Wife beater or wifebeater

While the term wife beater has been in use for several hundred years, the idiom wife beater or wifebeater came into use in the twentieth century. An idiom is a word, group of words or phrase that has a figurative meaning that is not easily deduced from its literal definition. Often using descriptive imagery, common idioms are words and phrases used in the English language in order to convey a concise idea, and are often spoken or are considered informal or conversational. English idioms can illustrate emotion more quickly than a phrase that has a literal meaning, even when the etymology or origin of the idiomatic expression is lost. An idiom is a metaphorical figure of speech, and it is understood that it is not a use of literal language. Figures of speech have definitions and connotations that go beyond the literal meaning of the words. Mastery of the turn of phrase of an idiom or other parts of speech is essential for the English learner. Many English as a Second Language students do not understand idiomatic expressions that native speakers understand such as in a blue moon, spill the beans, let the cat out of the bag, chin up, eye to eye, barking up the wrong tree, hit the nail on the head, kicked the bucket, blow off steam, piece of cake, hit the sack, and raining cats and dogs, as they attempt to translate them word for word, which yields only the literal meaning. In addition to learning vocabulary and grammar, one must understand the phrasing of the figurative language of idiomatic phrases in order to know English like a native speaker. We will examine the meaning of the idiom wife beater or wifebeater, where it probably came from, and some examples of its use in sentences.

The literal meaning of the term wife beater is someone who beats his female spouse. However, the idiomatic term wife beater or wifebeater refers to a certain item of clothing. A wife beater or wifebeater is a white, ribbed, sleeveless undershirt that men wear. The image is of a man who is too slovenly to wear a proper shirt. This particular undershirt was invented in the 1930s and was known as the A-shirt or athletic shirt. Prior to this invention, a man wore a one piece item known as a singlet. Today, many underwear manufacturers such as Fruit of the Loom, Hanes, and other companies manufacture form fitting, sleeveless t-shirt, ribbed tank, white tank top or muscle shirt undershirts. The idiom wife beater or wifebeater most probably had its origin in a newspaper article printed in the 1940s. The article reported on a man who had beaten his wife to death. The accompanying picture showed the criminal being led away in his bloody A-shirt. The appellation wife beater became synonymous with the undershirt. This idea was reinforced with Hollywood characters such as Stanley Kowalski, the role played by Marlon Brando in the film A Streetcar Named Desire. The idiom wife beater is rendered as two separate words by the Oxford English Dictionary, though other dictionaries render it as a closed compound word, wifebeater, or even a hyphenated compound word, wife-beater. Though the term wife beater or wifebeater became quite popular in the 1990s, the idiom seems to be falling out of favor. The stereotype of the lower-class man being the only type of person who will perpetrate violence against women has been proven a myth. Family violence, battered women, and domestic abuse are serious crimes that should not be glorified.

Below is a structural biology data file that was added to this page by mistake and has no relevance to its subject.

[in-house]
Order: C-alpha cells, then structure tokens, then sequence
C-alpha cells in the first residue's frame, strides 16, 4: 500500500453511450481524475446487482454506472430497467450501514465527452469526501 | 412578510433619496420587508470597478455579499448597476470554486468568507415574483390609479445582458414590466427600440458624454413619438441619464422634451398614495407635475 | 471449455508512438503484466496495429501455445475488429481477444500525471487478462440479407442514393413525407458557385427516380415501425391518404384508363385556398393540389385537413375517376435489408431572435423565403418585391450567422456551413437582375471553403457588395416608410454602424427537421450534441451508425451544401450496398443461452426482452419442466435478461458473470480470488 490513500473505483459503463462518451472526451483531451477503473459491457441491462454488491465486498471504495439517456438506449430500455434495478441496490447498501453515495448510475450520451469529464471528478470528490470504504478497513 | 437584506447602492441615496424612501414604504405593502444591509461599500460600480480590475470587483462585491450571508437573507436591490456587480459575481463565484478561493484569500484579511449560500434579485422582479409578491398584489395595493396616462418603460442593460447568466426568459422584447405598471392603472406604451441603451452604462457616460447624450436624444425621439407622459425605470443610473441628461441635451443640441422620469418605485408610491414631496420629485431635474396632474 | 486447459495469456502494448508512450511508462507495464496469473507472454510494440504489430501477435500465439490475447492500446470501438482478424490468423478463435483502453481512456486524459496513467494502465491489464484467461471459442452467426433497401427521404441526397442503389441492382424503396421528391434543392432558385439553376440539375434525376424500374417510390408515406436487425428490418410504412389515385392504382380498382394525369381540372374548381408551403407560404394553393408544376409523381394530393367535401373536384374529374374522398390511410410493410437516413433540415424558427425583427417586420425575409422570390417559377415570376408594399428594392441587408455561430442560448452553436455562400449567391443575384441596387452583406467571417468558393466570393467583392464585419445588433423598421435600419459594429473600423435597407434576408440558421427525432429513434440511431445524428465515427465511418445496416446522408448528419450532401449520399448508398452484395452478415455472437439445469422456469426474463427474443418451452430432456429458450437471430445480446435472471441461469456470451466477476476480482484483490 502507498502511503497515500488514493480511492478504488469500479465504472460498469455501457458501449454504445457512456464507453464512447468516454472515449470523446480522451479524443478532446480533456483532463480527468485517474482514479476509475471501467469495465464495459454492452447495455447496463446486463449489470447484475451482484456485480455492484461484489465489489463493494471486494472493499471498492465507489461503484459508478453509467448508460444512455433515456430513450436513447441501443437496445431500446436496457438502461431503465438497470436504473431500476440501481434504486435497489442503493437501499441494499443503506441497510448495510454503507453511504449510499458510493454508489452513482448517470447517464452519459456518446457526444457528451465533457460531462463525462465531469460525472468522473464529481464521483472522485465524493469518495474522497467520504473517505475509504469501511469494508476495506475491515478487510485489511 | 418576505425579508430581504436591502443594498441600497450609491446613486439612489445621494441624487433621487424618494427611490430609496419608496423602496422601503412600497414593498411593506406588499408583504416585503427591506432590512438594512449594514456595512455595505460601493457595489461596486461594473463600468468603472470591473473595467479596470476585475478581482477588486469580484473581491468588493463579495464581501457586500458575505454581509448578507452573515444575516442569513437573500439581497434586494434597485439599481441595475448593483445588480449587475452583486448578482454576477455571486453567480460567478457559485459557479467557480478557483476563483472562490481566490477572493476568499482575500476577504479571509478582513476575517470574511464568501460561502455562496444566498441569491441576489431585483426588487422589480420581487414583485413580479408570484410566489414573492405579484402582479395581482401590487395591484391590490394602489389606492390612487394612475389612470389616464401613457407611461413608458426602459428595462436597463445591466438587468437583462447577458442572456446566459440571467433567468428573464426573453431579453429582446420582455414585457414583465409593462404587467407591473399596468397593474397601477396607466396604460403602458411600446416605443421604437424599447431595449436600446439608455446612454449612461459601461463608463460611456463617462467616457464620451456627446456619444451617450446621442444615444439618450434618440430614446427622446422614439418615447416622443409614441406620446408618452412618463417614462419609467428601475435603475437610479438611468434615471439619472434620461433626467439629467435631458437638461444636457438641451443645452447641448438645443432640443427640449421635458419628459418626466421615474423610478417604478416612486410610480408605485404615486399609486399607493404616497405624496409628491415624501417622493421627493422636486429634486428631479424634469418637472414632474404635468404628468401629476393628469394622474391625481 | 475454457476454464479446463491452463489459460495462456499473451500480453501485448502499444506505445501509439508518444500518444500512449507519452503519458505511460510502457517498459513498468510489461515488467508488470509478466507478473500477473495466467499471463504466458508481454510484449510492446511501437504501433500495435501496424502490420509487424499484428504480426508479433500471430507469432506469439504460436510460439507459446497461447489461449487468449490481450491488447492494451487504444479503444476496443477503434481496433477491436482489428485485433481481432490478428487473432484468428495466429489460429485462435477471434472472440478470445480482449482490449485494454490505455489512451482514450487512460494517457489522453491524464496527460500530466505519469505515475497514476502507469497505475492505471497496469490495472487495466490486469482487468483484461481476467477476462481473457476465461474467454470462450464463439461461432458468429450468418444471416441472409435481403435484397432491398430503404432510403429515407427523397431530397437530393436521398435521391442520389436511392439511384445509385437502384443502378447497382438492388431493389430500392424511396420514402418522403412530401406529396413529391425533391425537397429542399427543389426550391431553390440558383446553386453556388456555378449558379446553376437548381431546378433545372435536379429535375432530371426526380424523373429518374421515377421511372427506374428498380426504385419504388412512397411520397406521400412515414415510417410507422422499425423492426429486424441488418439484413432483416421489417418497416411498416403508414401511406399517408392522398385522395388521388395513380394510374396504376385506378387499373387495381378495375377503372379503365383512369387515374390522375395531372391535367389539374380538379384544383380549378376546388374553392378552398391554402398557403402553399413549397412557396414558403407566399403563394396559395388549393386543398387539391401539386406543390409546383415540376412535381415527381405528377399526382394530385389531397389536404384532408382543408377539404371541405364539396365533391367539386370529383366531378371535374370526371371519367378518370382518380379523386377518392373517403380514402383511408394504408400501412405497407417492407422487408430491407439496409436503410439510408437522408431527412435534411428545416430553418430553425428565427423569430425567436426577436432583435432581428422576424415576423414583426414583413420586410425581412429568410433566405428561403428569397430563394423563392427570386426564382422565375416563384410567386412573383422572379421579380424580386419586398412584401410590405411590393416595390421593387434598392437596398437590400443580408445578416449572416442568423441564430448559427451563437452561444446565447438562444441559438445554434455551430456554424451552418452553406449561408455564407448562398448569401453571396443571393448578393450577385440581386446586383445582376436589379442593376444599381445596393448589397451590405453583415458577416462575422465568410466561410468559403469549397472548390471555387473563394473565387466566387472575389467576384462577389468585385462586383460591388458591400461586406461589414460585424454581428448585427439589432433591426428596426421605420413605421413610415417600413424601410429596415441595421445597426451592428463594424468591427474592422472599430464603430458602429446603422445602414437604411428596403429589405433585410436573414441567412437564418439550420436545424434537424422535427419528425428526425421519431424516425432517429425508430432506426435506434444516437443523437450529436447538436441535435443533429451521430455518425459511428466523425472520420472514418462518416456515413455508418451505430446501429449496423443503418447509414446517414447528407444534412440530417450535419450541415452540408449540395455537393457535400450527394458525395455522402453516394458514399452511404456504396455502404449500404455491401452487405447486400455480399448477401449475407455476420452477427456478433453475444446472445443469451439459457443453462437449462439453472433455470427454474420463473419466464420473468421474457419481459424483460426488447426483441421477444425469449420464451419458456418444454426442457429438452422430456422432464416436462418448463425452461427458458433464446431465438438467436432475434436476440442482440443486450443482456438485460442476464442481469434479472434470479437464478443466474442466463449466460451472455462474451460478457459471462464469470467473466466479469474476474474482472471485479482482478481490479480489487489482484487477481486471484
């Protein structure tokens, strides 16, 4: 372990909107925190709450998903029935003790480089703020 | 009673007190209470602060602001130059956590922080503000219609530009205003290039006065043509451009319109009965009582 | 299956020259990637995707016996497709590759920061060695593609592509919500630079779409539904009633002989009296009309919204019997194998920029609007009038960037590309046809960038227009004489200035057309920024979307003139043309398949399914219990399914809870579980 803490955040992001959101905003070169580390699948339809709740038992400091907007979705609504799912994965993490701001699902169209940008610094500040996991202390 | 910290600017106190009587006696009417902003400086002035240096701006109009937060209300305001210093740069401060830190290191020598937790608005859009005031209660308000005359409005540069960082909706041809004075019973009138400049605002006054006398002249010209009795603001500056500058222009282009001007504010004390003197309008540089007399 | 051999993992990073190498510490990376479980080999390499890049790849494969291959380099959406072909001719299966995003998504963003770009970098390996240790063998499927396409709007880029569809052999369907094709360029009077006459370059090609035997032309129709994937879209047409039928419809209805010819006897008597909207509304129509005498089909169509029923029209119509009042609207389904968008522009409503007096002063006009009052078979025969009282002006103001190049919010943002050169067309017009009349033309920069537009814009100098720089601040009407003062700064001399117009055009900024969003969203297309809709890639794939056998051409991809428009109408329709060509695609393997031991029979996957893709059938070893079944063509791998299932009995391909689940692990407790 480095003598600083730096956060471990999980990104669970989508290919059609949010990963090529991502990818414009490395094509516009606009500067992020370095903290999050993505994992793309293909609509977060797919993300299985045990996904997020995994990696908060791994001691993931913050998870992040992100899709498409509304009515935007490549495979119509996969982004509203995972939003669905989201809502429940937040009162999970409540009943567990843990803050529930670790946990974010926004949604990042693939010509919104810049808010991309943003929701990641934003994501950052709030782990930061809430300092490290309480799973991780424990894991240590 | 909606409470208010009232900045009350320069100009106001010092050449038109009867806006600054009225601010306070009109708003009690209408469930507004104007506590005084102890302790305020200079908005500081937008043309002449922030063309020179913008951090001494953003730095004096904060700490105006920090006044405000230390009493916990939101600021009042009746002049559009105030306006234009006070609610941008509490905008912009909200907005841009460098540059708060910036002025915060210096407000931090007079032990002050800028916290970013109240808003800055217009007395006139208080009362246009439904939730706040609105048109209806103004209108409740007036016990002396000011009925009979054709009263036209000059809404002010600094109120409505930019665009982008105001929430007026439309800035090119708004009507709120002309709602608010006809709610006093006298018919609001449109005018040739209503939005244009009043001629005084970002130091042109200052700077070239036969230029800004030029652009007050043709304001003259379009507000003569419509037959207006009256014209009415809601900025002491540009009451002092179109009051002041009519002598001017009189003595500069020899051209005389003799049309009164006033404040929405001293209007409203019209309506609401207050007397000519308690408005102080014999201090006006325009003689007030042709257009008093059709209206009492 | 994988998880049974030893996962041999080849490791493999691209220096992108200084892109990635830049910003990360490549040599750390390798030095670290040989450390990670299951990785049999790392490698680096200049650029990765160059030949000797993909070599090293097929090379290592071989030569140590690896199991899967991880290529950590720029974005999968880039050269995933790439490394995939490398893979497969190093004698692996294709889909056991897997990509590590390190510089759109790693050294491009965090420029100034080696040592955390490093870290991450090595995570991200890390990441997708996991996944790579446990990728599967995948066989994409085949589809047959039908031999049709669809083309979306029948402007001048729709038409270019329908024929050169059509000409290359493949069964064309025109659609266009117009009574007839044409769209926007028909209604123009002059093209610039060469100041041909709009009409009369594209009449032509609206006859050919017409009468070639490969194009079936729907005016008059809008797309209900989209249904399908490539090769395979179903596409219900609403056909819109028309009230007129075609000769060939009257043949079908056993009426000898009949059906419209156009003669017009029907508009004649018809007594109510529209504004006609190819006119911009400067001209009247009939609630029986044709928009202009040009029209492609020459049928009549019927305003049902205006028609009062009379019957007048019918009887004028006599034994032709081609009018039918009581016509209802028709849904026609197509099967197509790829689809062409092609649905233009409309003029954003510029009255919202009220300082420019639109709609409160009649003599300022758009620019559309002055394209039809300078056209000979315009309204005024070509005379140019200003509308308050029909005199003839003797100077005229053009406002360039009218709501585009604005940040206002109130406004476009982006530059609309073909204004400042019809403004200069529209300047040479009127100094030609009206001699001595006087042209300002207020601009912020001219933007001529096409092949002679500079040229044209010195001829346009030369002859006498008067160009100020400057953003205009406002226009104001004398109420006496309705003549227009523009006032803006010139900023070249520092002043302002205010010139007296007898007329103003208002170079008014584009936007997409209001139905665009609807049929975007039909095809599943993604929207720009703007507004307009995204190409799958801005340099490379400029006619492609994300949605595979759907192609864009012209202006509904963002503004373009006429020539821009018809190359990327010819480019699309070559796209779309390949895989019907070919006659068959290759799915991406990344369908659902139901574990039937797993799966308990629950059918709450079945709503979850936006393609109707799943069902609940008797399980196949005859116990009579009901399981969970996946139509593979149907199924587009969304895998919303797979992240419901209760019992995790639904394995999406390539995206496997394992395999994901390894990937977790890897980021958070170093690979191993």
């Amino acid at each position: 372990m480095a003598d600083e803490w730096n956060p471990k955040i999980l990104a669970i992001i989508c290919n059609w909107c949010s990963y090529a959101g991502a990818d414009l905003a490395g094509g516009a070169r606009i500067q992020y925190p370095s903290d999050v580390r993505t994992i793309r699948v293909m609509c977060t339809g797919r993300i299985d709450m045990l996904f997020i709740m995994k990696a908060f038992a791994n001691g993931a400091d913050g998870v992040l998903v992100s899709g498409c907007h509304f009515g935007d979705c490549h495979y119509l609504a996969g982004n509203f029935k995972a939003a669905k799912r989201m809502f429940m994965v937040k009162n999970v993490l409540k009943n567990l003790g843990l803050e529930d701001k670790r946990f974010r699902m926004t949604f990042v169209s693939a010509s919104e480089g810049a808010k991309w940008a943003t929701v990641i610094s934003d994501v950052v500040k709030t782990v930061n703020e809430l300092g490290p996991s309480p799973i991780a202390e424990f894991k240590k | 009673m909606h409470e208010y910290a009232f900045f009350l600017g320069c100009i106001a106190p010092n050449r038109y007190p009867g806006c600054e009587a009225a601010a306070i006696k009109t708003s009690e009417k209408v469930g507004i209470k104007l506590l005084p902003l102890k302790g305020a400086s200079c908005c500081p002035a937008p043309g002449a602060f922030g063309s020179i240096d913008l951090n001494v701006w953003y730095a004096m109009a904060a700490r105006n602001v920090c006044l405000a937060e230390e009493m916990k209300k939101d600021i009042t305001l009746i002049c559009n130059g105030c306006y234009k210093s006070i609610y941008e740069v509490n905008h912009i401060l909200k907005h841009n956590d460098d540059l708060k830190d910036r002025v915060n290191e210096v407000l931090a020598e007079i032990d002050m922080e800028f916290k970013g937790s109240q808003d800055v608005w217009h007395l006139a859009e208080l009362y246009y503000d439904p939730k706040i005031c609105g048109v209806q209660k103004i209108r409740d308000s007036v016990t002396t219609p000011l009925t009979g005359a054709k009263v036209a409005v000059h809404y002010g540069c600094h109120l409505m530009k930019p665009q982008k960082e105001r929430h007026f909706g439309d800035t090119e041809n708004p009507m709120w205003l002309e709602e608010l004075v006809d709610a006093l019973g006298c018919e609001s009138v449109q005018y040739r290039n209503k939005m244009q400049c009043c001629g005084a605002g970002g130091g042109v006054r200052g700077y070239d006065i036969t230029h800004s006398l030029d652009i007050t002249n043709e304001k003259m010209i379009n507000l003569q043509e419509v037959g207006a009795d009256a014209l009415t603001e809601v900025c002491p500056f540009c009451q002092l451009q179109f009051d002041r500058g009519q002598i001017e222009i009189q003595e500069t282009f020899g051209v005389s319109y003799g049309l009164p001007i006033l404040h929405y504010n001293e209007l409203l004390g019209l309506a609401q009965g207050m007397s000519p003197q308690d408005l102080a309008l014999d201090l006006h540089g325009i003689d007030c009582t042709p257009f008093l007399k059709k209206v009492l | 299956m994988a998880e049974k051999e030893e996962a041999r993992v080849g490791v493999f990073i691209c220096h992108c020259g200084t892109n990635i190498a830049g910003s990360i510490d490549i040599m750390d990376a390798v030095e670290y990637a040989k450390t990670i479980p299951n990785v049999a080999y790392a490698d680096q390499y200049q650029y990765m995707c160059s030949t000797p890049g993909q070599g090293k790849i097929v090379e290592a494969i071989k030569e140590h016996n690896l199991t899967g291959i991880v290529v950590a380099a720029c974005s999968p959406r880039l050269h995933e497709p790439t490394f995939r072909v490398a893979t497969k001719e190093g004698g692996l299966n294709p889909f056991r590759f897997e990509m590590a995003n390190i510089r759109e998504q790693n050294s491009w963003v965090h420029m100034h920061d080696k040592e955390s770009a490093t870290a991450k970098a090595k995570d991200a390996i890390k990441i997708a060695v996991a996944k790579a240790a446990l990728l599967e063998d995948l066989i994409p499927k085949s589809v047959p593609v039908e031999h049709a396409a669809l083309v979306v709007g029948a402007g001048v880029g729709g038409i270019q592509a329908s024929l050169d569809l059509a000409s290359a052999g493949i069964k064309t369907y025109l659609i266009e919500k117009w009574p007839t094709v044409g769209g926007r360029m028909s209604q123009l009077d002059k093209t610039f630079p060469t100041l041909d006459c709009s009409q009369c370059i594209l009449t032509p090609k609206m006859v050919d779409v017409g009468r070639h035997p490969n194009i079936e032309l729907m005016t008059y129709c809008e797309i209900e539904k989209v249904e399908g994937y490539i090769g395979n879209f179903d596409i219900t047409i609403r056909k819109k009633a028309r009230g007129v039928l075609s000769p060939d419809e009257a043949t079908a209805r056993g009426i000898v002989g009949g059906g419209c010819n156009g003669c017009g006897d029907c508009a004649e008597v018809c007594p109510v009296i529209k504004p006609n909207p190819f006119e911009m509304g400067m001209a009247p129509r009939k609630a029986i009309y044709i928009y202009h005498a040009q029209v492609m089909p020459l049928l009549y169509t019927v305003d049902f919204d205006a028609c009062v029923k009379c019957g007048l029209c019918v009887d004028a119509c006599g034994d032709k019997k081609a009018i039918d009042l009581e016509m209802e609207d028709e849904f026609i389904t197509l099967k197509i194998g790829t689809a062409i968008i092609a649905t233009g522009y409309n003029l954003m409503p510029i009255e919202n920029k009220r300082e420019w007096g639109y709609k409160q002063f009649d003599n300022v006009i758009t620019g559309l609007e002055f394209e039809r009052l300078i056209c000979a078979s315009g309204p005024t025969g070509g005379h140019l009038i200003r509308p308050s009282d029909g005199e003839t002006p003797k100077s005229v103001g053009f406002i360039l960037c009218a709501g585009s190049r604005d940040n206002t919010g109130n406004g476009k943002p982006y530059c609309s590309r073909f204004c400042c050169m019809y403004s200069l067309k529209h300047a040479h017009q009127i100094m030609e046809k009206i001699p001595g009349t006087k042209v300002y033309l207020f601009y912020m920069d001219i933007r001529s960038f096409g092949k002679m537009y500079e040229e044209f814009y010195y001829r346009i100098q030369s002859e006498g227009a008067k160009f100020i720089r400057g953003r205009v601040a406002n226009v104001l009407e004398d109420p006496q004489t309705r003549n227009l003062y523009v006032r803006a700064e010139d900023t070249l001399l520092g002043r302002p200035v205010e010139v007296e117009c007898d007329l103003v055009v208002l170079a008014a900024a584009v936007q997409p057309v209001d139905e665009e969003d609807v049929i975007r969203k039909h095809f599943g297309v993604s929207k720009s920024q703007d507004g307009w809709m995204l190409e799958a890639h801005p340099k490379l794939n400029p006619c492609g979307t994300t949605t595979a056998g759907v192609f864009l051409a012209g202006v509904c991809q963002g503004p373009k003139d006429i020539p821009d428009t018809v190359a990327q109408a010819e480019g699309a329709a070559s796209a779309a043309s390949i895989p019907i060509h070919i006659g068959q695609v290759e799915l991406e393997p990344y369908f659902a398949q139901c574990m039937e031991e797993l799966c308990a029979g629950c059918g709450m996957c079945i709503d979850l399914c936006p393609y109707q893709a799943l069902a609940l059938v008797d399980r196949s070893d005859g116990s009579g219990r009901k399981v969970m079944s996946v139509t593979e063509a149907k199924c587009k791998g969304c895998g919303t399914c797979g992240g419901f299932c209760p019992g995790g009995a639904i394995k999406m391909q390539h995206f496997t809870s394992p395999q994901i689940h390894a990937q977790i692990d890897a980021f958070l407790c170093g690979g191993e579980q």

Caller reporting a white male, bald, wife beater t-shirt and sleeve tattoos checking the windows and looking in the residence. (The Athol Daily News)

Search for a white wife beater that would definitely show through the slightly see-through white button-up shirt that you will be sweating through all night. (The Daily Cardinal)

A black man in a wifebeater shirt is waving a brightly colored homemade poster that reads, “LATINOS FOR BERNIE.” (The Atlantic)

The annual “wet wifebeater” shirt contest will be held Saturday on the main stage, and Sunday’s events will include the annual Krispy Kreme Doughnut eating contest, a PBR drinking contest, an upright bass slapdown competition, and founder Dave Quick’s Rock n’ Roll Round-Up All Star Jam, as well as the return of Adam the First Real Man, a sideshow performer from Coney Island who performs various carnival stunts. (The Winston-Salem Journal)

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